October 8, 2008 in City

Breaking the $3 barrier

North Idaho drivers pumped up over falling prices
Carolyn Lamberson Staff writer
 
Kathy Plonka photo

“I’m real happy about $3 gas,” said Mike Ziegwied, as he filled his tank at Holiday gas station in Coeur d’Alene on Tuesday. Ziegwied works for North Country Transportation, a non-emergency medical transportation service out of Bonners Ferry, Idaho.
(Full-size photo)

Fill it up!

A sampling of Coeur d’Alene gas prices Tuesday morning:

Fred Meyer: $3.09

Holiday (Highway 95 and Haycraft): $2.99

Shell (15th and Sherman): $3.29

Costco: $2.99

Zip Stop (Government Way): $3.19

Drivers in Coeur d’Alene are suffering from sticker shock. The good kind.

Gasoline prices in the area continued to plummet over the weekend. By Monday morning, several stations around town were selling gas at $3.09 a gallon.

And prices dropped even more overnight, with several stations selling regular unleaded for $2.99 a gallon Tuesday.

It’s a far cry from summer, when gas hovered around $4. Less than two weeks ago, on Sept. 25, gas at Fred Meyer cost $3.53 a gallon. It sold Tuesday for $3.09, with additional discounts available for store card holders and frequent shoppers.

“Isn’t it great?” said Cassie Devaney, public relations manager for AAA Washington. “That’s the best thing, to see those prices come down.”

Drivers agreed. Anne Alexander, of Sandpoint, was so excited to see gas at $3.09 Monday at the Holiday station at Highway 95 and Haycraft Avenue that she quickly crossed two lanes of traffic to get there.

“I said, ‘Oh my God, 3.09!’ … I’m thrilled,” Alexander said as she gassed up her GMC Yukon. “When I bought my truck, it was $60, $65 to fill it up. Last month it was $100.”

Jennie Jones, manager of the Haycraft Holiday station, said it hasn’t been unusual for prices to drop by 10 cents a gallon overnight.

The result is happier customers – and more who are filling up rather than putting in $10 or $20 worth at a time.

“We had one girl come in and only put $10 worth in,” Jones said. “She said, ‘I want to see if it goes down again tomorrow.’ ”

Spokane customers don’t have as much to celebrate: On average, according to AAA, gas cost $3.50 a gallon in the city Monday. Prices are typically higher in Spokane because of Washington’s higher gas tax.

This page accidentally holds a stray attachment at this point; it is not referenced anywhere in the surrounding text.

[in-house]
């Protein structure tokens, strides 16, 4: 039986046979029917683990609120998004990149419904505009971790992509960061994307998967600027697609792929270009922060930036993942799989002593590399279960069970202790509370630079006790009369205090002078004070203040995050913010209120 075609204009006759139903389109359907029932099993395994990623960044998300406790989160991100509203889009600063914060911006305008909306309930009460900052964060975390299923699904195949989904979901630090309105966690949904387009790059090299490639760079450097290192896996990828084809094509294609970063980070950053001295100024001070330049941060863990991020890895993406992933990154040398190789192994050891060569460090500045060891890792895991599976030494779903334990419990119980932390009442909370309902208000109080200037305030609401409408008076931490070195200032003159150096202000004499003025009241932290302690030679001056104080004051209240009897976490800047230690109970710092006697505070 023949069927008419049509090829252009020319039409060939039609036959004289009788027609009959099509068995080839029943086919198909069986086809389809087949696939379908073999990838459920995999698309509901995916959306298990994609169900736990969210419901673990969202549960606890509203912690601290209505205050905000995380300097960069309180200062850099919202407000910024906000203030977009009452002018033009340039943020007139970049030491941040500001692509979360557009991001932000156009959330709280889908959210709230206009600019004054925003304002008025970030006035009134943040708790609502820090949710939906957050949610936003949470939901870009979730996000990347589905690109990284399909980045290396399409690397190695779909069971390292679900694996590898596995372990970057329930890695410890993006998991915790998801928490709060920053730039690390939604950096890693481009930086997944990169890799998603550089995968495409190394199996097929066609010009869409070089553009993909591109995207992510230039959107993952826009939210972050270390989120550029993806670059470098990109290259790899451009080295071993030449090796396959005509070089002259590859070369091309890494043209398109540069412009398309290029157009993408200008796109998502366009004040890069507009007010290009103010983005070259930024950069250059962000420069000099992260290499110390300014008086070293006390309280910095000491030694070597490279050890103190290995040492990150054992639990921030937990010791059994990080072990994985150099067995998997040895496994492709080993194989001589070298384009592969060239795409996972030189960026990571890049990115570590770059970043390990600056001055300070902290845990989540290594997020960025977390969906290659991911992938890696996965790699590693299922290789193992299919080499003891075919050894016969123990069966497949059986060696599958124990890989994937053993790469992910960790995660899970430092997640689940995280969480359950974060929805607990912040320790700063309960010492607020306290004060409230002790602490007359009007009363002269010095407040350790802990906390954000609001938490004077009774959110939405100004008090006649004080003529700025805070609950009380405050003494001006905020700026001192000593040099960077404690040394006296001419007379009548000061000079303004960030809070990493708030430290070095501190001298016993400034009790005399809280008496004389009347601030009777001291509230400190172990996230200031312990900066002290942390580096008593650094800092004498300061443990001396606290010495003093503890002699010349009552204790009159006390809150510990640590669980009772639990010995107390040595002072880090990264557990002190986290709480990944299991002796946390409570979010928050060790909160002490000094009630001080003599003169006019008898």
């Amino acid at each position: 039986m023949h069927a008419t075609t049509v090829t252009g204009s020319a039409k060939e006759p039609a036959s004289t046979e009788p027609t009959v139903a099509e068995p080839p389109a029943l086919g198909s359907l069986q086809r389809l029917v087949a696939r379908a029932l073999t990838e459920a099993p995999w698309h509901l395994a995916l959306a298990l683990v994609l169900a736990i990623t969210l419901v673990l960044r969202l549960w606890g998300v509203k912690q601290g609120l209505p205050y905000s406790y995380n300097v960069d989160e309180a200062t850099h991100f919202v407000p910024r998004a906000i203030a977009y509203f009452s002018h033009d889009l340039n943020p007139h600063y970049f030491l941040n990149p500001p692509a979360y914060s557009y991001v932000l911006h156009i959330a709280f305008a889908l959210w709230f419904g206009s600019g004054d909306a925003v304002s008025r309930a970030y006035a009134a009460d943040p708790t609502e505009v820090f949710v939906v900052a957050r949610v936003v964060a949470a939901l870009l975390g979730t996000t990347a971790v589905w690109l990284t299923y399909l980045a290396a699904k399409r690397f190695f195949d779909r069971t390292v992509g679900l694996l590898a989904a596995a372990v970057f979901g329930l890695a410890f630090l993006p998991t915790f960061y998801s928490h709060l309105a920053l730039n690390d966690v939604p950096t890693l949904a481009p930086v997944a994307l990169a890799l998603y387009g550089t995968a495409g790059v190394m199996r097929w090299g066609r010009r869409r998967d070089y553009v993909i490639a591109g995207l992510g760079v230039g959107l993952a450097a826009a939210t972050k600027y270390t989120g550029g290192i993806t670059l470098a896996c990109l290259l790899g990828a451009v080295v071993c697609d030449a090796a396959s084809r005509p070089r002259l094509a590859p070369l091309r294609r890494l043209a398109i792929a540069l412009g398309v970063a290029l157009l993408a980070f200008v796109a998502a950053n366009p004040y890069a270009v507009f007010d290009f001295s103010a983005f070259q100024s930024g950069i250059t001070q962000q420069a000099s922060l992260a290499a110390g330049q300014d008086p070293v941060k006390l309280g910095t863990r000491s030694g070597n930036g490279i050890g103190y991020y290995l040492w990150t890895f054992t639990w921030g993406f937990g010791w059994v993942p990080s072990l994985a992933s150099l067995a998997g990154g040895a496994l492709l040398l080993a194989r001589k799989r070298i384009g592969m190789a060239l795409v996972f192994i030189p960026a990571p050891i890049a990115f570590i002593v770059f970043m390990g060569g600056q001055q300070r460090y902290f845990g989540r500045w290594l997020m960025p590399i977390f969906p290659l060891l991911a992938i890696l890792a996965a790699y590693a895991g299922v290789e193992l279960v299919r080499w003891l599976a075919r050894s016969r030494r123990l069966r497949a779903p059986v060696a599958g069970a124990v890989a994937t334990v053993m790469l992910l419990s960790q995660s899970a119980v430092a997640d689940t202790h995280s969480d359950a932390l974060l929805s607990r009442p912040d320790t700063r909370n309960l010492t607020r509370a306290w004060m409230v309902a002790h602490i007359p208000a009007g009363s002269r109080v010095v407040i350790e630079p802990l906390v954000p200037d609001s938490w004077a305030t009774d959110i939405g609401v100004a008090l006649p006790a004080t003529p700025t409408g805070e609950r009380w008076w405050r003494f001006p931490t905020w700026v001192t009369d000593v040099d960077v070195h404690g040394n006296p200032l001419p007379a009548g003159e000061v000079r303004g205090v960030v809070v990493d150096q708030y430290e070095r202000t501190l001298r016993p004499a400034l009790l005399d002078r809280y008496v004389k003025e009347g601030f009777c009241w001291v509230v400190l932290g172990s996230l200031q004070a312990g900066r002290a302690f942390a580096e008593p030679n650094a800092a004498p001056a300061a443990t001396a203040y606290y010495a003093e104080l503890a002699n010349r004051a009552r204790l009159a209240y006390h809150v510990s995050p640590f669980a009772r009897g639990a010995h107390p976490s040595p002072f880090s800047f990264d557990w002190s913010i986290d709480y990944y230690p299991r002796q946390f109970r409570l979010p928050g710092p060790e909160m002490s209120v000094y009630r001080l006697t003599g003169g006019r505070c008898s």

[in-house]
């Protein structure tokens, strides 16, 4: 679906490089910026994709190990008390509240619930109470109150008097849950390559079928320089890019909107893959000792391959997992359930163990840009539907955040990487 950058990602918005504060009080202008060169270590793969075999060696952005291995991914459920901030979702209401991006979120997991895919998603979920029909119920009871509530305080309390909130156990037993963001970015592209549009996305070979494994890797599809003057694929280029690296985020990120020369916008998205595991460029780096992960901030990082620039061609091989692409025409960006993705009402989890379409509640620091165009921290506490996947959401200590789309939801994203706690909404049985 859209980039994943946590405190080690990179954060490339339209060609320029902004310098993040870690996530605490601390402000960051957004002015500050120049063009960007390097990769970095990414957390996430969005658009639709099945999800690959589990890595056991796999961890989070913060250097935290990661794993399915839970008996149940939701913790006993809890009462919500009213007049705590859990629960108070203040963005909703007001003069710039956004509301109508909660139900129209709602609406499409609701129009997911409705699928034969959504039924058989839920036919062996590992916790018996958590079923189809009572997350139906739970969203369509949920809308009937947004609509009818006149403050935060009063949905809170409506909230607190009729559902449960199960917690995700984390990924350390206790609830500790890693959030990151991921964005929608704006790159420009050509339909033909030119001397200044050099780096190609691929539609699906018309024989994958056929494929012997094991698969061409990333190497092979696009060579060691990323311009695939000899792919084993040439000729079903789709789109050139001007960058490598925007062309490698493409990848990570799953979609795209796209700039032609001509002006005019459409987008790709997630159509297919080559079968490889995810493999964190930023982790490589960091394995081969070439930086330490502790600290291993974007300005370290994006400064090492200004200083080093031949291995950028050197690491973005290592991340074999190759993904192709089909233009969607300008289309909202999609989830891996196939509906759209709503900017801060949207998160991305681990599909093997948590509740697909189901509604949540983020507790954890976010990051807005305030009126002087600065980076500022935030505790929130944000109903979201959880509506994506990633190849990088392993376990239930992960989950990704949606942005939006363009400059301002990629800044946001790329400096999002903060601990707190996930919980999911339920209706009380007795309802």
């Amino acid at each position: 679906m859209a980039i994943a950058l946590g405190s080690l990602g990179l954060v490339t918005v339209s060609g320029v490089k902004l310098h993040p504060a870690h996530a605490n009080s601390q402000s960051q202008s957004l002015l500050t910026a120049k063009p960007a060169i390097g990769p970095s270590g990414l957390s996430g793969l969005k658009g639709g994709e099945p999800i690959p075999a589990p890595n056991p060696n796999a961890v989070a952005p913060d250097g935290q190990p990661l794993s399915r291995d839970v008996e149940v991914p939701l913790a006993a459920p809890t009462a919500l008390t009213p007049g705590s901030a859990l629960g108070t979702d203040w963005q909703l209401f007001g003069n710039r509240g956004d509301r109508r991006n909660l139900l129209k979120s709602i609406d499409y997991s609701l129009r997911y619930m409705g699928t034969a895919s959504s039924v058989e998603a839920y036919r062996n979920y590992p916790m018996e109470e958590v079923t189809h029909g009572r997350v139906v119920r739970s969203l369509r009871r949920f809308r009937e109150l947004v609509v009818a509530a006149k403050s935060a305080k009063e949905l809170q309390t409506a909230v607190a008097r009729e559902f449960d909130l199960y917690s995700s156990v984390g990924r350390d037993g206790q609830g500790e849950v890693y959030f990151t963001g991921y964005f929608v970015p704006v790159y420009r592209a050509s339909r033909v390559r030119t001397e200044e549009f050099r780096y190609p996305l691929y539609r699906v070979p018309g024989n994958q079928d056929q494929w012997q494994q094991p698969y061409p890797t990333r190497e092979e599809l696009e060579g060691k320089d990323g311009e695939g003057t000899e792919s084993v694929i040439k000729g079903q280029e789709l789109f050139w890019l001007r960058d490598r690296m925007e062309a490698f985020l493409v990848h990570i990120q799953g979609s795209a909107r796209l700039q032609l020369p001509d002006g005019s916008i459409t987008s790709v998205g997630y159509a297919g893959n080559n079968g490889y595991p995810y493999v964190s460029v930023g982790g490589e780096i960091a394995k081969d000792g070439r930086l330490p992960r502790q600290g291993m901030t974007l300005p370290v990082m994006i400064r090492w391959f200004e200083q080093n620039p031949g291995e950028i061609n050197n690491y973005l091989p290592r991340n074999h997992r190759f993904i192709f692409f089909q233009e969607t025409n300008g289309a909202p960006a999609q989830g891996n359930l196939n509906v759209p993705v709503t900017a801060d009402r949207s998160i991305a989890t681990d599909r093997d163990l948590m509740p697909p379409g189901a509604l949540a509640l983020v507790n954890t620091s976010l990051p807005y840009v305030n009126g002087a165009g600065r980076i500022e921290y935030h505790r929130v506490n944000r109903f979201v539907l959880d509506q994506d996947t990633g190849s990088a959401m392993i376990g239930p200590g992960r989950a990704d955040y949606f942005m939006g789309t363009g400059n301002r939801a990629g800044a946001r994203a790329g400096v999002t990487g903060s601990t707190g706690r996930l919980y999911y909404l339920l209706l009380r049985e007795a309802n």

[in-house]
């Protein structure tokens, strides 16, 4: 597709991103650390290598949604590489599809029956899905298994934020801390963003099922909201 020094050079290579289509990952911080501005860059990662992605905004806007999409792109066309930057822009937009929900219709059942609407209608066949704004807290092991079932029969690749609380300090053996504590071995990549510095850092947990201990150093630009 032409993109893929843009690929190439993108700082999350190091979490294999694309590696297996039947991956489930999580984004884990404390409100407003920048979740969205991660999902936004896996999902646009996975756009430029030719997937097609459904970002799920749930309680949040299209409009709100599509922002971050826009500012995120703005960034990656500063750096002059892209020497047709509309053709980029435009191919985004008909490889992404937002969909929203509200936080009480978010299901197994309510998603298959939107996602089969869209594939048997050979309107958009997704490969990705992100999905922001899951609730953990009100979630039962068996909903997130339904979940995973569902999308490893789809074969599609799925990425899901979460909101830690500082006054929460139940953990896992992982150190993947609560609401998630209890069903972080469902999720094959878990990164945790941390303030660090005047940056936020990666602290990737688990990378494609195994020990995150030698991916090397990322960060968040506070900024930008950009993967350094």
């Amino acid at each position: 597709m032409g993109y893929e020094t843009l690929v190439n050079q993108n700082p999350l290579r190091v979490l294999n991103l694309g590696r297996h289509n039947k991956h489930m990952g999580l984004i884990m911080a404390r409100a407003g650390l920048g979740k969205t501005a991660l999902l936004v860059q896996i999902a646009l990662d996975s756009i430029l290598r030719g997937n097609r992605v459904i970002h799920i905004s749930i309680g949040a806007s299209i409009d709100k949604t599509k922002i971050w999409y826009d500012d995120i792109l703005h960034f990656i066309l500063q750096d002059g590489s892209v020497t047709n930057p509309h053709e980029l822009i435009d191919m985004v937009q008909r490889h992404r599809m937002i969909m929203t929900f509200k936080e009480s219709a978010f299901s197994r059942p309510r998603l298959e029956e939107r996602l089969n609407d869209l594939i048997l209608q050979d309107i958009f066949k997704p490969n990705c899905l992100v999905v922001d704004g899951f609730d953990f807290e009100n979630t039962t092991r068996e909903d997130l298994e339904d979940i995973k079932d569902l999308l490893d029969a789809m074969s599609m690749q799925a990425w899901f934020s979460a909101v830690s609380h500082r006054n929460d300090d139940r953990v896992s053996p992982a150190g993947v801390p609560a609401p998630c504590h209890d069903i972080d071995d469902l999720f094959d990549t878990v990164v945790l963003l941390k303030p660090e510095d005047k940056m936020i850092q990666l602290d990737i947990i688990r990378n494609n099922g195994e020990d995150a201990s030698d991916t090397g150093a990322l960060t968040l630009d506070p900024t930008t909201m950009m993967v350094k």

Devaney said that while AAA is not in the business of gas market analysis, it expects gas prices to continue to drop for the next couple of months, barring a spike in oil prices or a major supply disruption.

What’s driving the dramatic price change?

A perfect storm, she said, with positive ramifications. Lower gas prices, in seems, could be the only good news to come out of the nation’s current financial crisis.

“There’s been speculation about slowing economic growth, not just in the United States, but globally,” Devaney said Monday. Oil prices, she added, have declined in anticipation of the slower growth.

At the close of trading Monday, crude oil was down $6 to $88 a barrel.

“That’s $10 less than it was a week ago,” Devaney said. “That’s huge.”

It rebounded slightly Tuesday, to $90. Still, the price is far lower than it was in July, when oil reached a record high of $147 a barrel.

Also contributing to the drop in gas prices is the return of “business as usual” in the Gulf states. Hurricanes Ike and Gustav significantly damaged the nation’s petroleum distribution system, which affected supply for several weeks at summer’s end.

“We don’t really have that problem anymore,” Devaney said.

That’s good news for Kathryn Rude, of Spokane. She works in Coeur d’Alene, so her commute this summer has been costly. She makes a point to buy gas in Coeur d’Alene.“I e-mailed my fiancé saying, ‘Oh my God, it’s $3.09,’ ” Rude said as she filled up at the Holiday station. It seems funny to be so happy about three-buck gas, she said, laughing.

Ron Cox, of Sandpoint, who pulled into Holiday on Monday driving a Chevy Silverado pickup towing a trailer, is glad – to a point – to see prices falling.

“It’s ridiculous,” he said. “It should be lot less than that.”

Carolyn Lamberson can be reached at carolynl@ spokesman.com.


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